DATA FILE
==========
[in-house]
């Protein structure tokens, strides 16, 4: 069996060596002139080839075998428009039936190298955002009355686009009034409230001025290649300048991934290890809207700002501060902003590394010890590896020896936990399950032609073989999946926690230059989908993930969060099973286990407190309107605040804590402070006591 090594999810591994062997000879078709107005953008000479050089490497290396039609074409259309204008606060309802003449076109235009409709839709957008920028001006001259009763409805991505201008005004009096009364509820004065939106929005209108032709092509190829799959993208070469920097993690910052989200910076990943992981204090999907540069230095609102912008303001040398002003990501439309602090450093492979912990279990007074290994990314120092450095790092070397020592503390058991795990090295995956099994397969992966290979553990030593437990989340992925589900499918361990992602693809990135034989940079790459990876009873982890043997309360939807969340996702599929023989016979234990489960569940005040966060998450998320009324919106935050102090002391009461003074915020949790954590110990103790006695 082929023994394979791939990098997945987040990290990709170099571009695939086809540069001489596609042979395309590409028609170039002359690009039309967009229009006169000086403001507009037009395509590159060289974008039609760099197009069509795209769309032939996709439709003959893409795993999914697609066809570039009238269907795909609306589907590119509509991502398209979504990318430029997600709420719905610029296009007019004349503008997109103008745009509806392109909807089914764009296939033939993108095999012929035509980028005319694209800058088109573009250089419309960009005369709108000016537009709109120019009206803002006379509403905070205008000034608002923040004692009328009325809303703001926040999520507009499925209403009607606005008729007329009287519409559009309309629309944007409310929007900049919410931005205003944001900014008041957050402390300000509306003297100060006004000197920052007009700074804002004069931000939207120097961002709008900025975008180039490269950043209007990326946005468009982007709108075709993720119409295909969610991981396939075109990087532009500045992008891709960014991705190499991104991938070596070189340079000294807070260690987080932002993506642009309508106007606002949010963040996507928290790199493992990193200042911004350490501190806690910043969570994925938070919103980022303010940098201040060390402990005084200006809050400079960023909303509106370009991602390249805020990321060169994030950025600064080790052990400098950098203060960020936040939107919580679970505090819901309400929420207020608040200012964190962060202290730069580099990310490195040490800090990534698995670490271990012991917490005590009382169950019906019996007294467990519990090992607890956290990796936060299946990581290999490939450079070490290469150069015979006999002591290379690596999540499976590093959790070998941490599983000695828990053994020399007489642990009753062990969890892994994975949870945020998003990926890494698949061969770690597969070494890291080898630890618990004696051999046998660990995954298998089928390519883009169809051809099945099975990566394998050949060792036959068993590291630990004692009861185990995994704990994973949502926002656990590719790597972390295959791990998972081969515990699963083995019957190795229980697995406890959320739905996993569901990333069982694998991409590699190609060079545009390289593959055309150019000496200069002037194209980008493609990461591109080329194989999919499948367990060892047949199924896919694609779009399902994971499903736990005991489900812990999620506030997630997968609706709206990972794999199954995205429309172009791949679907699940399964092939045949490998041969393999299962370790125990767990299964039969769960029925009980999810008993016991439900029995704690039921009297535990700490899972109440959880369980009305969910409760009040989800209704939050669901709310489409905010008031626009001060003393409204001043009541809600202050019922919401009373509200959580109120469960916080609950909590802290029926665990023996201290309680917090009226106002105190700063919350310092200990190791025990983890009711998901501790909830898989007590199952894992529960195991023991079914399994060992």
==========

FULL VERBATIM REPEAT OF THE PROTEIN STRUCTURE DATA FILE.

[in-house]
């Protein structure tokens, strides 16, 4: 069996060596002139080839075998428009039936190298955002009355686009009034409230001025290649300048991934290890809207700002501060902003590394010890590896020896936990399950032609073989999946926690230059989908993930969060099973286990407190309107605040804590402070006591 090594999810591994062997000879078709107005953008000479050089490497290396039609074409259309204008606060309802003449076109235009409709839709957008920028001006001259009763409805991505201008005004009096009364509820004065939106929005209108032709092509190829799959993208070469920097993690910052989200910076990943992981204090999907540069230095609102912008303001040398002003990501439309602090450093492979912990279990007074290994990314120092450095790092070397020592503390058991795990090295995956099994397969992966290979553990030593437990989340992925589900499918361990992602693809990135034989940079790459990876009873982890043997309360939807969340996702599929023989016979234990489960569940005040966060998450998320009324919106935050102090002391009461003074915020949790954590110990103790006695 082929023994394979791939990098997945987040990290990709170099571009695939086809540069001489596609042979395309590409028609170039002359690009039309967009229009006169000086403001507009037009395509590159060289974008039609760099197009069509795209769309032939996709439709003959893409795993999914697609066809570039009238269907795909609306589907590119509509991502398209979504990318430029997600709420719905610029296009007019004349503008997109103008745009509806392109909807089914764009296939033939993108095999012929035509980028005319694209800058088109573009250089419309960009005369709108000016537009709109120019009206803002006379509403905070205008000034608002923040004692009328009325809303703001926040999520507009499925209403009607606005008729007329009287519409559009309309629309944007409310929007900049919410931005205003944001900014008041957050402390300000509306003297100060006004000197920052007009700074804002004069931000939207120097961002709008900025975008180039490269950043209007990326946005468009982007709108075709993720119409295909969610991981396939075109990087532009500045992008891709960014991705190499991104991938070596070189340079000294807070260690987080932002993506642009309508106007606002949010963040996507928290790199493992990193200042911004350490501190806690910043969570994925938070919103980022303010940098201040060390402990005084200006809050400079960023909303509106370009991602390249805020990321060169994030950025600064080790052990400098950098203060960020936040939107919580679970505090819901309400929420207020608040200012964190962060202290730069580099990310490195040490800090990534698995670490271990012991917490005590009382169950019906019996007294467990519990090992607890956290990796936060299946990581290999490939450079070490290469150069015979006999002591290379690596999540499976590093959790070998941490599983000695828990053994020399007489642990009753062990969890892994994975949870945020998003990926890494698949061969770690597969070494890291080898630890618990004696051999046998660990995954298998089928390519883009169809051809099945099975990566394998050949060792036959068993590291630990004692009861185990995994704990994973949502926002656990590719790597972390295959791990998972081969515990699963083995019957190795229980697995406890959320739905996993569901990333069982694998991409590699190609060079545009390289593959055309150019000496200069002037194209980008493609990461591109080329194989999919499948367990060892047949199924896919694609779009399902994971499903736990005991489900812990999620506030997630997968609706709206990972794999199954995205429309172009791949679907699940399964092939045949490998041969393999299962370790125990767990299964039969769960029925009980999810008993016991439900029995704690039921009297535990700490899972109440959880369980009305969910409760009040989800209704939050669901709310489409905010008031626009001060003393409204001043009541809600202050019922919401009373509200959580109120469960916080609950909590802290029926665990023996201290309680917090009226106002105190700063919350310092200990190791025990983890009711998901501790909830898989007590199952894992529960195991023991079914399994060992």